I do love using Scratch to enhance teaching other areas of the curriculum. Whilst technically the following resource doesn’t enhance the teaching of probability outcomes, it does enhance the overall experience. I always used to find teaching probability in the initial stages quite boring – I’m sure it’s not a great experience for the children either – “Roll a dice 20 times and record the number of times it hits each side”. Since I started working with Scratch, however, I now ask the children to code their own dice and test how random it is by counting the number of times it lands on each side. I use this as a way into probability. I then ask them to, using the code below, work out how to code other common examples (such as playing cards) that can be randomly selected and record the probability of number / house / colour. The code is very similar, however more costumes need to be created.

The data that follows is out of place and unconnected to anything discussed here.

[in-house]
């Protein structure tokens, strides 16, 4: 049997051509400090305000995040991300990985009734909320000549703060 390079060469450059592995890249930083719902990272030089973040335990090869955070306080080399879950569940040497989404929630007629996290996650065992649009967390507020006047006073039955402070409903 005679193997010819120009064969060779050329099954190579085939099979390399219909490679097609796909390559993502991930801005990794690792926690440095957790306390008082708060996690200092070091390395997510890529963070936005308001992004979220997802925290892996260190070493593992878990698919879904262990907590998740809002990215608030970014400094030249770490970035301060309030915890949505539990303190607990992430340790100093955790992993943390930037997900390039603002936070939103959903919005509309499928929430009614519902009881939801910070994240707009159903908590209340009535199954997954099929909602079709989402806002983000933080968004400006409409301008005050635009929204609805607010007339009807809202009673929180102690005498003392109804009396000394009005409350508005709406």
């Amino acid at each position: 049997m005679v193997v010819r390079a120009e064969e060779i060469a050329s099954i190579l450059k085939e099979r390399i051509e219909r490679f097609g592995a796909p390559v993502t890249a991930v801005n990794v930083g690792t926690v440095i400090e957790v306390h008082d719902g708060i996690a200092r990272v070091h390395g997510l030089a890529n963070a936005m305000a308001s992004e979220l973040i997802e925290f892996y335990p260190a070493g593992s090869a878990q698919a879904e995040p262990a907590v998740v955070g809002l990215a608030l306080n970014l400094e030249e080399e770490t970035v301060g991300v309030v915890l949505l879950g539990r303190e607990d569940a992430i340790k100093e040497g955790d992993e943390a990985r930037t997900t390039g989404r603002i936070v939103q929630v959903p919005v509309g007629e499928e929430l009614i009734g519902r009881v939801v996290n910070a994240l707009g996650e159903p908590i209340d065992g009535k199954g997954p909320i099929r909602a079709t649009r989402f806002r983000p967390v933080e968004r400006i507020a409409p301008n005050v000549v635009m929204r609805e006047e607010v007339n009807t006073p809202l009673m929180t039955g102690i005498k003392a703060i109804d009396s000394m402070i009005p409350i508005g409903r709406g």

I find that this is quite effective as the children have a deeper understanding after it as they have not only seen the result but have also written the instructions for the ‘how’.
I hope that the following code for a random dice game is helpful and that you can see how to use it for teaching probability. I should note, if you extend this to cards instead of dice faces, all costumes (card sides) need to be numbered from 1-52 in order that each can be randomly selected – hopefully it becomes obvious in the PPT. Please feel free to use the below PowerPoint with your learners; I will add the ‘answer’ underneath it on this blog.
Sorry it’s a short post but I am away this weekend.
Have a great week!
The finished code should look like this: